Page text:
8. ‘Tron’ – Light Cycle Race
Modern viewers jaded by the leaps in special effects made since this one’s release may groan at the dated visuals. But this digital death race is still as exciting as they come and expertly crafted, and it changed the way computer effects were used in film.
7. ‘Come and See’ – Forest Bombardment
Elem Klimov’s visceral World War II masterpiece captures the unbearable psychological strain of war. This scene of artillery raining on a boy soldier in the forest gives you as much of that strain as cinematically possible, from the brain-rattling explosions to the ringing in your ears to the terrifying inability to even see your opponent much less fight it.
6. ‘Raiders of the Lost Ark’ – Chase Through the Bazaar
Many cite the rolling boulder escape as the action highpoint here, but for me it’s this exciting chase through the sandy streets as Indiana desperately tries to rescue Marion. It also features the greatest one-sided duel ever (sword does not equal pistol).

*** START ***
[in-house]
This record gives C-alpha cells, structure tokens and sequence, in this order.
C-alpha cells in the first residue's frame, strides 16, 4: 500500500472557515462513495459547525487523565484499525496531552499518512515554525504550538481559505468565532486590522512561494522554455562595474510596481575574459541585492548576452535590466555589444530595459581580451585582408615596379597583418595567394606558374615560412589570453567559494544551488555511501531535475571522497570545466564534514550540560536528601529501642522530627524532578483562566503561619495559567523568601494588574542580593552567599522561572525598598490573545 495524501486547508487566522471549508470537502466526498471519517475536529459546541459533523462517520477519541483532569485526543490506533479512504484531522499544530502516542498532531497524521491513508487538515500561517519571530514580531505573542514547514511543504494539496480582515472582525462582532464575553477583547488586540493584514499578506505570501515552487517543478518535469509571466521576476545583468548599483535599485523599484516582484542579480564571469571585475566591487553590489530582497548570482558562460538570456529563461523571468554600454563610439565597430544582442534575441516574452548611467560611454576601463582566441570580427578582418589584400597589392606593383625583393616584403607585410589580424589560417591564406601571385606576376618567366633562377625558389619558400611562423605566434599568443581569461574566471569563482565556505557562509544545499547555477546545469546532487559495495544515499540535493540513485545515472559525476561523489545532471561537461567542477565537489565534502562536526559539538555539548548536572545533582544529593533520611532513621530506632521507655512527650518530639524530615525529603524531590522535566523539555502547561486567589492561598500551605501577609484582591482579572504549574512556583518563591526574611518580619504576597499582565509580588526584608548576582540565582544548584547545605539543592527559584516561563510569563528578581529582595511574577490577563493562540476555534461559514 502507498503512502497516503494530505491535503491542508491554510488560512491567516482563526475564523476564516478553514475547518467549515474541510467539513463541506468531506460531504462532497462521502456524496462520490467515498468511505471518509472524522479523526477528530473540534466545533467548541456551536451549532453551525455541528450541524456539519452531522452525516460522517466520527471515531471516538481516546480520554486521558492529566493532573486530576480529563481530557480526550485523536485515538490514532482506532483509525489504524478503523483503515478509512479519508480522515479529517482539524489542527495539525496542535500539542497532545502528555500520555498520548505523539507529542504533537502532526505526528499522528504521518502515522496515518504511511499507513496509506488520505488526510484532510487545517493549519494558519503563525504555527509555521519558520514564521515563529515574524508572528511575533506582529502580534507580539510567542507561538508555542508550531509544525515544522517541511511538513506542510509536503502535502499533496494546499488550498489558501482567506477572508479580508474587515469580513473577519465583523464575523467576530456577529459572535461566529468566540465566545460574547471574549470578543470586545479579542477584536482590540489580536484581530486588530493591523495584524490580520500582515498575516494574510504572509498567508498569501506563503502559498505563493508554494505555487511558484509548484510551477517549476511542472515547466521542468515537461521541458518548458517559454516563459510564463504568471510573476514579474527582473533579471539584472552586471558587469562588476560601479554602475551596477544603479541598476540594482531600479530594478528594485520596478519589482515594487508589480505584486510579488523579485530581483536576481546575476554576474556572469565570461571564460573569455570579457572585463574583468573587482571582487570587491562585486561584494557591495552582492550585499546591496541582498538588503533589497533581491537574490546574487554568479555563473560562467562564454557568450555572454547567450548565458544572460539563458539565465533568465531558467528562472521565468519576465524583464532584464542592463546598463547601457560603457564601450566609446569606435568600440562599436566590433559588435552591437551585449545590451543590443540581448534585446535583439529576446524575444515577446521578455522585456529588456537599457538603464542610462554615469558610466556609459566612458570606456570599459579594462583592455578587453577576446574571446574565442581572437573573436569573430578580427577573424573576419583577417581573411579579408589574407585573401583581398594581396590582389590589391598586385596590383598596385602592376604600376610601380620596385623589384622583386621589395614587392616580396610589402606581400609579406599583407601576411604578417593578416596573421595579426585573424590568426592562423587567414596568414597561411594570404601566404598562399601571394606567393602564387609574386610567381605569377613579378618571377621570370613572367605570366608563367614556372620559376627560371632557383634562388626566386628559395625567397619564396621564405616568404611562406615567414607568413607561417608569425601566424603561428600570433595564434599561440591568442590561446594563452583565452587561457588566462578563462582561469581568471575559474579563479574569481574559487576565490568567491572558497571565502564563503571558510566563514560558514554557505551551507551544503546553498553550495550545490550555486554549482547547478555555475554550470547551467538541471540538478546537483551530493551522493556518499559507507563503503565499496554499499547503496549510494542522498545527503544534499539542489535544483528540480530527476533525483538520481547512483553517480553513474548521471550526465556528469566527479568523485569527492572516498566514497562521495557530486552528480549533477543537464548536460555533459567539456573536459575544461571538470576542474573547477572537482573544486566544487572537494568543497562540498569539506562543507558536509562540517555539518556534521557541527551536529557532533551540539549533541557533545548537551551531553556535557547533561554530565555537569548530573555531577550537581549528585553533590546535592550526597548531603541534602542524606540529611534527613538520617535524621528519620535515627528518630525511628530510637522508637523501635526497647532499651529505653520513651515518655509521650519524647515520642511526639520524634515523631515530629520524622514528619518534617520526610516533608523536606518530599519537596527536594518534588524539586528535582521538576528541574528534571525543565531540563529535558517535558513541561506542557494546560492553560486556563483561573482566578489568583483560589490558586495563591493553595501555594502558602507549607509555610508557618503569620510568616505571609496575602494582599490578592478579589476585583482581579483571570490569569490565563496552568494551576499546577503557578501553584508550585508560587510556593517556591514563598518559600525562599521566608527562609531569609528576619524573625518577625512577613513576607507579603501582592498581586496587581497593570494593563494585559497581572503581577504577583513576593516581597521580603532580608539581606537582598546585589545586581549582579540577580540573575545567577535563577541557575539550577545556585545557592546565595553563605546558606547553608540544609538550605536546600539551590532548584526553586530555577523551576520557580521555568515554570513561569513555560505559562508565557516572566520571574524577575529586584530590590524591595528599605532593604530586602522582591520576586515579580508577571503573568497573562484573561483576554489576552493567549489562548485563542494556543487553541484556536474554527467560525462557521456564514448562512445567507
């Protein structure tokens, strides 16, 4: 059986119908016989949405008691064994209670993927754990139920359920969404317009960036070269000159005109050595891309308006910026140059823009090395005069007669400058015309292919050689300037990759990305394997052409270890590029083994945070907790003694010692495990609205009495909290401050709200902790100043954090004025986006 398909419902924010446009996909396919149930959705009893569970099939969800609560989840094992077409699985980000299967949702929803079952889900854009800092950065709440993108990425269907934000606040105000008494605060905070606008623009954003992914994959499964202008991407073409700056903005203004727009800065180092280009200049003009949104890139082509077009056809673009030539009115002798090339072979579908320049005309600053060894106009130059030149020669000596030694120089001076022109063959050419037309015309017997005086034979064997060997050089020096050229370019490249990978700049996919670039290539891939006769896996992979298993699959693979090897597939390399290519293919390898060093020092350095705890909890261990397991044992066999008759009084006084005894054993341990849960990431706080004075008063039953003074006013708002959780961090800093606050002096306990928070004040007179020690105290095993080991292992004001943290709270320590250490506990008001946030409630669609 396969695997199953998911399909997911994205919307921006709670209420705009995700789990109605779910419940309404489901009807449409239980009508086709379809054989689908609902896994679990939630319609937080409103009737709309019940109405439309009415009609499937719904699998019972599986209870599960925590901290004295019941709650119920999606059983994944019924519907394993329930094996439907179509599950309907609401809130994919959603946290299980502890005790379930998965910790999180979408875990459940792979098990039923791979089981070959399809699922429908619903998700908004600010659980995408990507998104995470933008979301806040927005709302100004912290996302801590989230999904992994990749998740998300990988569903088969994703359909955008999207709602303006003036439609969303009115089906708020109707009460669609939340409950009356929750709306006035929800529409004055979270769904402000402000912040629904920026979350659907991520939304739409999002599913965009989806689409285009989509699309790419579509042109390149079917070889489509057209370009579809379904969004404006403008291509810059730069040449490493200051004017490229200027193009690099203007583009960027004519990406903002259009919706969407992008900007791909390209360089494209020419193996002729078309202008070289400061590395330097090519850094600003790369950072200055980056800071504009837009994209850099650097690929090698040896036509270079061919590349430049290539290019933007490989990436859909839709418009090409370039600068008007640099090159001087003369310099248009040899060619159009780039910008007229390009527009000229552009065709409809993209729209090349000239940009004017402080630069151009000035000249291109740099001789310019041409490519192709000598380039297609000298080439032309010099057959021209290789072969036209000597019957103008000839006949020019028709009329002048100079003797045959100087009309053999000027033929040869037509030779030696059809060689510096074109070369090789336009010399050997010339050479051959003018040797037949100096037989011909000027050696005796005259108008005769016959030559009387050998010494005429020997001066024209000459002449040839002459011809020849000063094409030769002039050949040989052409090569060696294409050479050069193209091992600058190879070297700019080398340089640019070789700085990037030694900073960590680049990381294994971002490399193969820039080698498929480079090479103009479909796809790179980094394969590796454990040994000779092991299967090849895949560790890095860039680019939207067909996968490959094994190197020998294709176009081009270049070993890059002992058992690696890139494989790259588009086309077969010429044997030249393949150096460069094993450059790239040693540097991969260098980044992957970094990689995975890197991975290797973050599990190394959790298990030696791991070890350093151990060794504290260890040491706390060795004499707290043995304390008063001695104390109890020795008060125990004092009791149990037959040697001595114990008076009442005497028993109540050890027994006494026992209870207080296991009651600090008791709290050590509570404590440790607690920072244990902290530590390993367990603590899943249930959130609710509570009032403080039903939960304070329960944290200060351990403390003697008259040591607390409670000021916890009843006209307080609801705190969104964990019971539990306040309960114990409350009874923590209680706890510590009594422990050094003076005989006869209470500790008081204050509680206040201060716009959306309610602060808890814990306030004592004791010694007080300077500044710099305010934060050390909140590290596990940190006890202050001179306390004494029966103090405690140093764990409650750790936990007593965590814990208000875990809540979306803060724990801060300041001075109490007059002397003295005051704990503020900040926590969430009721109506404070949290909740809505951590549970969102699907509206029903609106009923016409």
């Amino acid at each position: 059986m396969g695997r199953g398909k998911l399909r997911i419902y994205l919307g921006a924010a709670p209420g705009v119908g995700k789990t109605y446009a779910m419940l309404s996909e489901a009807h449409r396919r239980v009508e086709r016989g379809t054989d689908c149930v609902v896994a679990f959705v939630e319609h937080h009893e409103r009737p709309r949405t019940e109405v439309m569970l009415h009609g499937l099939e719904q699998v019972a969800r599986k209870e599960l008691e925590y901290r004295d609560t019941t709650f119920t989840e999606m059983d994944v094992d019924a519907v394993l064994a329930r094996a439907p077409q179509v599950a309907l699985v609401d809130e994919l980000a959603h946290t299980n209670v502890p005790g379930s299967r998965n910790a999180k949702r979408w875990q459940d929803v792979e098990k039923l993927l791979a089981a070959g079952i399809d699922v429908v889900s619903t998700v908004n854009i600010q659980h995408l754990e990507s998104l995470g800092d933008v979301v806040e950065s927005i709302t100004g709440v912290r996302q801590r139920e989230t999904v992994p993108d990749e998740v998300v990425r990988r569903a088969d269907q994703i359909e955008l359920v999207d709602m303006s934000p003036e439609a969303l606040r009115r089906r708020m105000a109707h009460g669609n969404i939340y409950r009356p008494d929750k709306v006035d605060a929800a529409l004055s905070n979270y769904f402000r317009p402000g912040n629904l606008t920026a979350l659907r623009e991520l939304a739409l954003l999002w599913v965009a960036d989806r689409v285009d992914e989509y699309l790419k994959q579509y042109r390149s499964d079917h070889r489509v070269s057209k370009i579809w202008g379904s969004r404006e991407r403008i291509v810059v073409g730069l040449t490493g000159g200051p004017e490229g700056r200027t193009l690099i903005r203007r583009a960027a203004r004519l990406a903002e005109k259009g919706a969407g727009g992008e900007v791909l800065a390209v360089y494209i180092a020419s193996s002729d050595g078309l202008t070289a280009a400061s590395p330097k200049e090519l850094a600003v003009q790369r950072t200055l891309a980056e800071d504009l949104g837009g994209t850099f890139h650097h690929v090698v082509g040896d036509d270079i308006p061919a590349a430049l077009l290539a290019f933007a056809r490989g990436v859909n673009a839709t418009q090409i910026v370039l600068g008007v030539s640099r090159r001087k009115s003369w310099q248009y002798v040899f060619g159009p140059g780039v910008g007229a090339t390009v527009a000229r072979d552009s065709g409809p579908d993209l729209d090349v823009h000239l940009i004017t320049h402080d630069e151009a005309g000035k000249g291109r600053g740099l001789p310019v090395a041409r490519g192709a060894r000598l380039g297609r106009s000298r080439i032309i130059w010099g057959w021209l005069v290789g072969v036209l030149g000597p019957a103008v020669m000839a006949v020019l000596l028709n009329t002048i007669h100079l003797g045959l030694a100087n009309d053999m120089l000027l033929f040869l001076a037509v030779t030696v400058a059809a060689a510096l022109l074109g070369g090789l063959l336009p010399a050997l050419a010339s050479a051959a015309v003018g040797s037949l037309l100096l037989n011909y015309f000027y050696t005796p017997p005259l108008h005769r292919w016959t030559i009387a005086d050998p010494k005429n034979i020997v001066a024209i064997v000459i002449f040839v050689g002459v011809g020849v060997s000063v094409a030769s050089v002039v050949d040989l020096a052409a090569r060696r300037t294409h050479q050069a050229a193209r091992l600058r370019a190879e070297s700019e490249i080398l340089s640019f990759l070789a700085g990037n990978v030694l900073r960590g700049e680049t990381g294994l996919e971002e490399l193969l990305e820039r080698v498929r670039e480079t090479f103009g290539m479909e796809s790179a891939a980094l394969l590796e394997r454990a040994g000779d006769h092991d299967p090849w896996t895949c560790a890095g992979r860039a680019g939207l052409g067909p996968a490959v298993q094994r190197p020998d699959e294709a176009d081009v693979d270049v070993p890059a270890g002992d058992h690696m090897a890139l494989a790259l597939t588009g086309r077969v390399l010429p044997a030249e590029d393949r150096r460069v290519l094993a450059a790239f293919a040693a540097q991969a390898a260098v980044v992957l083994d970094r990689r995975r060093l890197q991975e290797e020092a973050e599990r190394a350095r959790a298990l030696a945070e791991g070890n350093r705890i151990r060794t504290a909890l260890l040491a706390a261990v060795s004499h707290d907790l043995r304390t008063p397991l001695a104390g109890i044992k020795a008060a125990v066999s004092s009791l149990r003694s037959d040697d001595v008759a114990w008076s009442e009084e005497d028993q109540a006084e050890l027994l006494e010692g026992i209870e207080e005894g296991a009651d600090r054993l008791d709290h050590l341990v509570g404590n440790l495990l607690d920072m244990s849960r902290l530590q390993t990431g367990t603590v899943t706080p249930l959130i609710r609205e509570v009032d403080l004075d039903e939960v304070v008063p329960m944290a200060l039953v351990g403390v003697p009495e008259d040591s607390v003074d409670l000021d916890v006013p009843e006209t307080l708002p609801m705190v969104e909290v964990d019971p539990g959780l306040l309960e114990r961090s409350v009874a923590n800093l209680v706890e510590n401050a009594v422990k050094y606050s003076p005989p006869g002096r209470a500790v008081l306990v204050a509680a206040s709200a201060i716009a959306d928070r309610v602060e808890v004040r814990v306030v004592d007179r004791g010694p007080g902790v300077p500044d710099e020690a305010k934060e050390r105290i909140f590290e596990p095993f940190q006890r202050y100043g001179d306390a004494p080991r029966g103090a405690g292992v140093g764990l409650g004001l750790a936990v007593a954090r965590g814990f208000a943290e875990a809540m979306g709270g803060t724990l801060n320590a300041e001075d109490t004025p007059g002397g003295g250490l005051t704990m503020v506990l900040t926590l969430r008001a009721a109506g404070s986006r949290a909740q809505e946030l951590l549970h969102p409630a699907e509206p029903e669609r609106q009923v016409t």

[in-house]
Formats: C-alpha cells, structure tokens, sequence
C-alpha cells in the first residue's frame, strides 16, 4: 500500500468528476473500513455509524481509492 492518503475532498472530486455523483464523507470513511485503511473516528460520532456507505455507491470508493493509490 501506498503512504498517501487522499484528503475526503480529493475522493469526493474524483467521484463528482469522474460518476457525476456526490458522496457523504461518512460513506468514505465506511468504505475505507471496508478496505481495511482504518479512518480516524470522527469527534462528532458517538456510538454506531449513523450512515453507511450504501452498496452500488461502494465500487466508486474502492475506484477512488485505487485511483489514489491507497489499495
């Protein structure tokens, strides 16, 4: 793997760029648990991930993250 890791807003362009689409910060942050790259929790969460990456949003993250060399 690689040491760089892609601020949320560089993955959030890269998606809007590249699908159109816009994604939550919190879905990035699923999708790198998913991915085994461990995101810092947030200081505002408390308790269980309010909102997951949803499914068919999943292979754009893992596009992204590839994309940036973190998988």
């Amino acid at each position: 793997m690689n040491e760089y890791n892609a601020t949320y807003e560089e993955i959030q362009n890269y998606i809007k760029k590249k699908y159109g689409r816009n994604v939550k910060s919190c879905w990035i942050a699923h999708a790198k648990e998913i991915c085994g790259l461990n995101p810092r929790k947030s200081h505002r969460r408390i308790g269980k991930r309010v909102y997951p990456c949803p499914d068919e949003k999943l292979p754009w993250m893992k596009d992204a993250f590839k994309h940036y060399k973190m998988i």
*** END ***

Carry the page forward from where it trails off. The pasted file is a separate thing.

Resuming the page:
5. ‘Battleship Potemkin’ – Odessa Steps
The sequence that spawned so many imitators, Eisenstein redefined what an action scene could be by crafting this riveting and powerful vision about the brutal force of oppression. It pioneered visceral filmmaking in a big, big way.
4. ‘The Empire Strikes Back’ – The Battle of Hoth
The Star Wars franchise is loaded with memorable action sequences, but my vote goes to the one featuring one of the most menacing machines in science fiction cinema; the lumbering AT-AT. Their slow, hulking pace only makes them more terrifying, and the scene is made more powerful by the fact that it’s a battle our loveable rebels cannot and will not win.
3. ‘Lord of the Rings: The Two Towers’ – Battle of Helm’s Deep
Weta Digital’s rise as the premier visual effects house really came about here, where they assisted Peter Jackson in putting together the greatest epic-sized battle ever seen in a film. The final clash in ‘Return of the King’ may have been bigger, but it didn’t pack the same punch as this dark, dirty, exhilarating grudge match.
2. ‘Ben Hur’ – The Chariot Race
Even 50 years late, this one is still amazing. One of the classic mano-a-mano duels in cinematic history, and we’ve rarely rooted for someone as hard as we’re rooting for Charelton Hester as he battles his nemesis before the cheering throngs of bloodthirsty ancient Rome. Grand spectacle of the highest order.
1. ‘Saving Private Ryan’ – Storming the Beach